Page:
The health of Tasmania’s coastal marine environment is impacted by land-based activities including agriculture run-off, ageing septic systems, sewage outfalls, heavy industry, boatyards, cruise ships and other pollution from coastal industry and development.
Hobart’s waste water from both the city and heavy industry went largely untreated until the 1980’s, and often contained pathogens, nutrients, arsenic, PCB’s (polychlorinated biphenyls), heavy metals, acids and other compounds. Heavy metals still persist in the sediment of the Derwent Estuary and PCB’s in the flesh of both filter feeders and fish. The Derwent Estuary Program has made tremendous progress in improving the health of the waterway. Unfortunately, the expansion of salmon farming within Storm Bay comes with the risk of re-mobilising these heavy metals.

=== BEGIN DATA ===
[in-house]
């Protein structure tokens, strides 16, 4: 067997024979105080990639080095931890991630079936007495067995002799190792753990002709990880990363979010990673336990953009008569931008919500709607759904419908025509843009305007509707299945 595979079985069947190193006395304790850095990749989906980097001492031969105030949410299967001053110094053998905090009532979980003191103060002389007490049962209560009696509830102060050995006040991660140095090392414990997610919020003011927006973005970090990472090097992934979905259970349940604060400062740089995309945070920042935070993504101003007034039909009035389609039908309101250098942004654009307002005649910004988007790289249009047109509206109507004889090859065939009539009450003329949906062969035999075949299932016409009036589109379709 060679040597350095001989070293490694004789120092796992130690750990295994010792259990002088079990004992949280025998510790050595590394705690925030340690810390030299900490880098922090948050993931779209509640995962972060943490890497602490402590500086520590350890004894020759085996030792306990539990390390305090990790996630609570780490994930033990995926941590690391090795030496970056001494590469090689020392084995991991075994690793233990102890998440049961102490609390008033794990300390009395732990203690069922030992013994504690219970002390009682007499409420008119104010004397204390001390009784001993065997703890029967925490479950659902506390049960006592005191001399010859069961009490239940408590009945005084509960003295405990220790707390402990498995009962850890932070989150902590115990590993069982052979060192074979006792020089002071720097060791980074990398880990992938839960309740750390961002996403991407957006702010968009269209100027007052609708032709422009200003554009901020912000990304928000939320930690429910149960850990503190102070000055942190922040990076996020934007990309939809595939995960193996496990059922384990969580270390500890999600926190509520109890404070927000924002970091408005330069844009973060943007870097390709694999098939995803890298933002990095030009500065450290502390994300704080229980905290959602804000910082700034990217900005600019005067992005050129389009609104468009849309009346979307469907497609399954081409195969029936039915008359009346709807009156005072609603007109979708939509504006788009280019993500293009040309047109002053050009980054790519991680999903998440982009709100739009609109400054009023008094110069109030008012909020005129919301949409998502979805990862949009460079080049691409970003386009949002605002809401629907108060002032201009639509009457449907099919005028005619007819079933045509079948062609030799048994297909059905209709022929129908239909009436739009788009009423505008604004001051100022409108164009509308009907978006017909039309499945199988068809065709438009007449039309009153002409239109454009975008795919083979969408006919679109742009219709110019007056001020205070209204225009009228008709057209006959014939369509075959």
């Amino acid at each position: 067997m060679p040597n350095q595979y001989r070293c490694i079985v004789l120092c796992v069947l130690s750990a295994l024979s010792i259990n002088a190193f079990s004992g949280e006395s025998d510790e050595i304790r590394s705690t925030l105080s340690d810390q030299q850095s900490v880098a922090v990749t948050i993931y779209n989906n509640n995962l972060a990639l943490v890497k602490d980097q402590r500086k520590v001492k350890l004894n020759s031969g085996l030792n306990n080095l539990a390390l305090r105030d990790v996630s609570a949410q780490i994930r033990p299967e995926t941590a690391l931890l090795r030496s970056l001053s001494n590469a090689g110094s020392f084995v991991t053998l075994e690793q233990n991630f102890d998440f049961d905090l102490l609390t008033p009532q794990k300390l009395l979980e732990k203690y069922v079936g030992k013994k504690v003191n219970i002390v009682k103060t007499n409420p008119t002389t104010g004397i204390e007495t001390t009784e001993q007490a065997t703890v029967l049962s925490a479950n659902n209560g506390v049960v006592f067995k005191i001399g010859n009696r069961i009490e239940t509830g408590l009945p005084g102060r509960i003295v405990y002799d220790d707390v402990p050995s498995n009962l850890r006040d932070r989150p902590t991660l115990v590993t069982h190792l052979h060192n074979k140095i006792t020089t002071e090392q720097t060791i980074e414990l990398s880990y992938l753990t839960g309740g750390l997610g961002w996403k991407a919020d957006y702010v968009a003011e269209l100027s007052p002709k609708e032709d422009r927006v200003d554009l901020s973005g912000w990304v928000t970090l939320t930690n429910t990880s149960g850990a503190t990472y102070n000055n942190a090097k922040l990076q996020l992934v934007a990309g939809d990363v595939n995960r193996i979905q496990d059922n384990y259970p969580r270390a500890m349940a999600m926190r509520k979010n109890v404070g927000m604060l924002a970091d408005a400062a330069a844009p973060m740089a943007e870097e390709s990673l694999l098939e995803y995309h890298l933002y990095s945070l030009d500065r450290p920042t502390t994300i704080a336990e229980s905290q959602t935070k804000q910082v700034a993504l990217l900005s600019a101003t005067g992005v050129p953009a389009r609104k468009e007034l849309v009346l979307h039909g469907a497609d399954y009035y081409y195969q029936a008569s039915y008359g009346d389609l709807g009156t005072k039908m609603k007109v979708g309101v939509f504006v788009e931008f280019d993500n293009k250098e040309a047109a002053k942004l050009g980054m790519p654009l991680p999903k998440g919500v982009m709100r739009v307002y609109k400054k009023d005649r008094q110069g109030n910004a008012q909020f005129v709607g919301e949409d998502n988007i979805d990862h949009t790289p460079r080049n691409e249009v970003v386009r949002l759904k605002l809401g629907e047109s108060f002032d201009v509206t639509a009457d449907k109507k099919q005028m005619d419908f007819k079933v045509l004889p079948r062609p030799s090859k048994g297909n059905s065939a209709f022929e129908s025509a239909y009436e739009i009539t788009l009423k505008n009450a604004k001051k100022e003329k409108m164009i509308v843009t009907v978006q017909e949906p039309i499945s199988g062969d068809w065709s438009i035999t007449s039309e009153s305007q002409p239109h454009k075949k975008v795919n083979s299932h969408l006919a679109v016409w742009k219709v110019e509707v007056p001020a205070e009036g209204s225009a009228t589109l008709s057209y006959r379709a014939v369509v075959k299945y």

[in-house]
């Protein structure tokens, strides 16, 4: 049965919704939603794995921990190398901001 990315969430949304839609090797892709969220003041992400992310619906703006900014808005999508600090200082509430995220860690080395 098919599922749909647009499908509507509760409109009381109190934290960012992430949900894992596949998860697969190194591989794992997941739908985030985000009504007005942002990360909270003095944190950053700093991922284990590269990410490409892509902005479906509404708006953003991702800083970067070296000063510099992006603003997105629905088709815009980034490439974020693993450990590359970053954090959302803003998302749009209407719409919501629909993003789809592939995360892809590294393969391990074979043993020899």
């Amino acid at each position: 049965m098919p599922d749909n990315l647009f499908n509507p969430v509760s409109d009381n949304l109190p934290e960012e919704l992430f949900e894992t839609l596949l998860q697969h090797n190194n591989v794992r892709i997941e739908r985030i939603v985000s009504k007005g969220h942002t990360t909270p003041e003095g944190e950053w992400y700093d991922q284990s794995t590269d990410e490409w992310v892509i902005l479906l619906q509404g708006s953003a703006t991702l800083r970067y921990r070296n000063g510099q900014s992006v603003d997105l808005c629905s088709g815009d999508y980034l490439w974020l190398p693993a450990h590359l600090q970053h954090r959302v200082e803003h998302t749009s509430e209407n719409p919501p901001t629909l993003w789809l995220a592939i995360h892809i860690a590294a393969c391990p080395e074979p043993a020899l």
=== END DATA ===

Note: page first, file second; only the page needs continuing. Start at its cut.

Boat slipways, boatyards and marinas are a source of hazardous liquid and solid waste, oils and paint chips which often contain toxic heavy metals.
In early 2023, Rights to Information documents showed that the ageing Macquarie Point sewage treatment plant had been in regular breach of its EPA commitments and leaking chemicals into the Derwent Estuary, creating a “high risk” of toxicity. The debate over whether this plant will be moved further up-river to a newer facility at Self’s Point has not been resolved.